In the crosshairs of conscience: John Kitzhaber's death penalty reckoning

To cope with his dread, John Kitzhaber opened his leather-bound journal and began to write.
It was a little past 9 on the morning of Nov. 22, 2011. Gary Haugen had dropped his appeals. A Marion County judge had signed the murderer's death warrant, leaving Kitzhaber, a former emergency room doctor, to decide Haugen's fate. The 49-year-old would soon die by lethal injection if the governor didn't intervene.
Kitzhaber was exhausted, having been unable to sleep the night before, but he needed to call the families of Haugen's victims.
"I know my decision will delay the closure they need and deserve," he wrote.
The son of University of Oregon English professors, Kitzhaber began writing each day in his journal in the early 1970s. The practice helped him organize his thoughts and, on that particular morning, gather his courage.
Kitzhaber first dialed the widow of David Polin, an inmate Haugen beat and stabbed to death in 2003 while already serving a life sentence fo…

Japan: Diet enacts law for mandatory recording of suspect questioning

Japanese police officers
CRIME MAY. 25, 2016 - 06:49AM JST ( 25 ) TOKYO — The Japanese Diet on Tuesday enacted a law to make a series of changes to criminal proceedings, including obligating police and prosecutors to record interrogations of suspects and expanding the scope of wiretapping by investigators.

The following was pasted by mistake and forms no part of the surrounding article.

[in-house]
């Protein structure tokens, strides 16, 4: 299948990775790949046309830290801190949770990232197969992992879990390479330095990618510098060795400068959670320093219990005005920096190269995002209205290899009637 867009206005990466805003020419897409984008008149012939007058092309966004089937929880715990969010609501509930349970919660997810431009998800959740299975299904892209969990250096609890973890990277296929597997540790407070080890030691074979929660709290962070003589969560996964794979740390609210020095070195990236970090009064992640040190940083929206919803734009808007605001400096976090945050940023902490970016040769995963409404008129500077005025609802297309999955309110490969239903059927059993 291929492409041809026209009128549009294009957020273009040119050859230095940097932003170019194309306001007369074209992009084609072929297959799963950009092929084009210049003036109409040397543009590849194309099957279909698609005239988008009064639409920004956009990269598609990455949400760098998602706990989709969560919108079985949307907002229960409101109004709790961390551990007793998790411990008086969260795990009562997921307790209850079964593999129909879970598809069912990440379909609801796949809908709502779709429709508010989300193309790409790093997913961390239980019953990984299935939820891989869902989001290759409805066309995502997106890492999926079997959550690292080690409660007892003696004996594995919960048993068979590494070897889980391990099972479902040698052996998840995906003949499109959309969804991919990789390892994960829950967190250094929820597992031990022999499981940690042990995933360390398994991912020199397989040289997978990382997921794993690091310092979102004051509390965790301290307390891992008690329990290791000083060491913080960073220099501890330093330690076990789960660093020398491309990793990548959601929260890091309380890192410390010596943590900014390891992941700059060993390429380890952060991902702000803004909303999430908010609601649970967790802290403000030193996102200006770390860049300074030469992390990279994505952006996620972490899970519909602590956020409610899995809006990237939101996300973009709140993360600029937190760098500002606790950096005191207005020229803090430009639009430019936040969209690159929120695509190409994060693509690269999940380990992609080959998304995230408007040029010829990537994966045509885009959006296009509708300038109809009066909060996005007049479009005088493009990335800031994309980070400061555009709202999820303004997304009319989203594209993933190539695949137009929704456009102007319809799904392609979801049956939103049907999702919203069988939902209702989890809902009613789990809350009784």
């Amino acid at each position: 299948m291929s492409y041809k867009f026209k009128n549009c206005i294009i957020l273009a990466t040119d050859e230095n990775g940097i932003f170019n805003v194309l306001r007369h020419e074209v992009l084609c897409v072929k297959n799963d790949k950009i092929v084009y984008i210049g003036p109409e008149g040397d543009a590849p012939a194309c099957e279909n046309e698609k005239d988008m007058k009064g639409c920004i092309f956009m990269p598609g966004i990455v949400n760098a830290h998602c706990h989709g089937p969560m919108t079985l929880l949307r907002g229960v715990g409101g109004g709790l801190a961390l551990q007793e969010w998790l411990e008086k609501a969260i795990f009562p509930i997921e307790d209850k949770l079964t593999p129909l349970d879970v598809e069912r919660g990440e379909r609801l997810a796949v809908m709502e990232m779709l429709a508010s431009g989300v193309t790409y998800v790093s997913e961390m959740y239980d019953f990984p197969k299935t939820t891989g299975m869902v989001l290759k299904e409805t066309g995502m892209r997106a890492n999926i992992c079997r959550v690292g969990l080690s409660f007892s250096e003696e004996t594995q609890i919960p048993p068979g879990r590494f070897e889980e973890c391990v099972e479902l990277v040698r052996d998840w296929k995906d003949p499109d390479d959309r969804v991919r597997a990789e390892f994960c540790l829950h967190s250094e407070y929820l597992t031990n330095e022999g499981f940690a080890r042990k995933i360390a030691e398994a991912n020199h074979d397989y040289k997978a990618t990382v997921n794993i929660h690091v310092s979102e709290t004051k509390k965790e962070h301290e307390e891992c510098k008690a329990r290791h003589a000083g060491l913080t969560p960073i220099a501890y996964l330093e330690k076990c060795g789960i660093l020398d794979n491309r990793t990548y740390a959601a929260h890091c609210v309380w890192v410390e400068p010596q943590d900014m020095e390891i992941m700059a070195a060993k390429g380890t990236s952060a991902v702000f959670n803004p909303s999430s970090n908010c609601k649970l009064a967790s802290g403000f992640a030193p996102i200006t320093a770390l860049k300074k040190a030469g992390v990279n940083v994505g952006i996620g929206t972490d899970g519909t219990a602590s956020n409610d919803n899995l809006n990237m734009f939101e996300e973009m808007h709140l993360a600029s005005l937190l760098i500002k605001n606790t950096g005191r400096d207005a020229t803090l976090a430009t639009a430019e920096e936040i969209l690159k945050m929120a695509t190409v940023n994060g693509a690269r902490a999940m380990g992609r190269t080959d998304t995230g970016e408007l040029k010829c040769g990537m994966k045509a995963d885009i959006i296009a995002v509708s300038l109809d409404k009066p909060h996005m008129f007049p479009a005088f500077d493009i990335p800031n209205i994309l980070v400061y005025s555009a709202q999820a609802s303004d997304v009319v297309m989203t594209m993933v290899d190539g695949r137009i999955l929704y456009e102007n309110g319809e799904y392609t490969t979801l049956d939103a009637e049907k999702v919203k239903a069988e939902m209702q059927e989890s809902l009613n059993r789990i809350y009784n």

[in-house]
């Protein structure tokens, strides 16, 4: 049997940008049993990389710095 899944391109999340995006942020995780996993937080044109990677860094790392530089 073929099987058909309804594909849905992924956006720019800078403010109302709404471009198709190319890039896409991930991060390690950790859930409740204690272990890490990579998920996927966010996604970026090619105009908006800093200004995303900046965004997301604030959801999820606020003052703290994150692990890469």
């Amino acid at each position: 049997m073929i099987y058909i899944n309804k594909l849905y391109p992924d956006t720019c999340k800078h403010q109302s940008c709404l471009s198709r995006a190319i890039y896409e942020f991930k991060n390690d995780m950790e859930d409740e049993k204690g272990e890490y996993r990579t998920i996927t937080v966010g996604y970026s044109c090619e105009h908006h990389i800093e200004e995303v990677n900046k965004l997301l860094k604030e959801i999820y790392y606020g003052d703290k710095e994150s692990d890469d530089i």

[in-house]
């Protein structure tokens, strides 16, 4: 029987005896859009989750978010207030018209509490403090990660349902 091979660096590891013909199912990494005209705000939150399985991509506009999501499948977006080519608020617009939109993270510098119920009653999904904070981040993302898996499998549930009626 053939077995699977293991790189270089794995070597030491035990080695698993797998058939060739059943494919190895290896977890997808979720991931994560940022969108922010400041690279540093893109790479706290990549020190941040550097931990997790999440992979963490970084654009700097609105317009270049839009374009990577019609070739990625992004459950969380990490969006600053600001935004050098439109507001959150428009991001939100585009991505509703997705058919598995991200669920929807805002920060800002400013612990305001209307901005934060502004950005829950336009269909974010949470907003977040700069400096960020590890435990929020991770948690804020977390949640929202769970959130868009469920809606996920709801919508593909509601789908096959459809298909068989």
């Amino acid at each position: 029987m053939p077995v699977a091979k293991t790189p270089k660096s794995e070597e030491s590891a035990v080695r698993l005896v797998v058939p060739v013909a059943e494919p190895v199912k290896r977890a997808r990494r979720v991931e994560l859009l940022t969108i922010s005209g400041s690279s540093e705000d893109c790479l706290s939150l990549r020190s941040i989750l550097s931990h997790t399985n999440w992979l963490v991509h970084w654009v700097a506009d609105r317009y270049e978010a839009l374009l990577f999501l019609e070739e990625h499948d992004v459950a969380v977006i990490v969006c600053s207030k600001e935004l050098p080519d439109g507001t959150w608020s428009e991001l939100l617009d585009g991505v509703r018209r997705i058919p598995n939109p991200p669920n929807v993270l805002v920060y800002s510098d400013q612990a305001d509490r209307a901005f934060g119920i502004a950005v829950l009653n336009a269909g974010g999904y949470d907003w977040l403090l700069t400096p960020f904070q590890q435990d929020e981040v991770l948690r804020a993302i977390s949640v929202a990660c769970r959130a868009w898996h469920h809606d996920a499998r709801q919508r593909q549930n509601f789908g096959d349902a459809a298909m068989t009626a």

But questions remain regarding whether the measures will sufficiently protect people from facing false charges, with the number of cases subject to audiovisual recording to improve the transparency of investigations limited to around 3% of total offenses.

Under the law, which will be brought into effect within three years, the entirety of interrogation processes must be recorded in cases subject to lay judge trials, including murder and robbery resulting in death, as well as cases investigated by special prosecutor squads, which often deal with corporate crimes and corruption.

Recording will also be limited to the questioning of “suspects,” not “defendants” detained after being indicted in different cases. As an exception, investigators will be allowed to stop recording if they decide a suspect is being uncooperative.

The law also expands the range of cases in which investigators can wiretap phones and e-mails by adding nine further types of crimes including murder, fraud and robbery, and drug crime.

A plea bargaining system will also be introduced, in which prosecutors will agree not to indict or to withdraw an indictment if the suspect or defendant gives evidence against another person.

The bill to revise the Code of Criminal Procedure and other laws passed the House of Councillors last week. It was sent to the House of Representatives for passage on Tuesday.

Source: Japan Today, May 25, 2016

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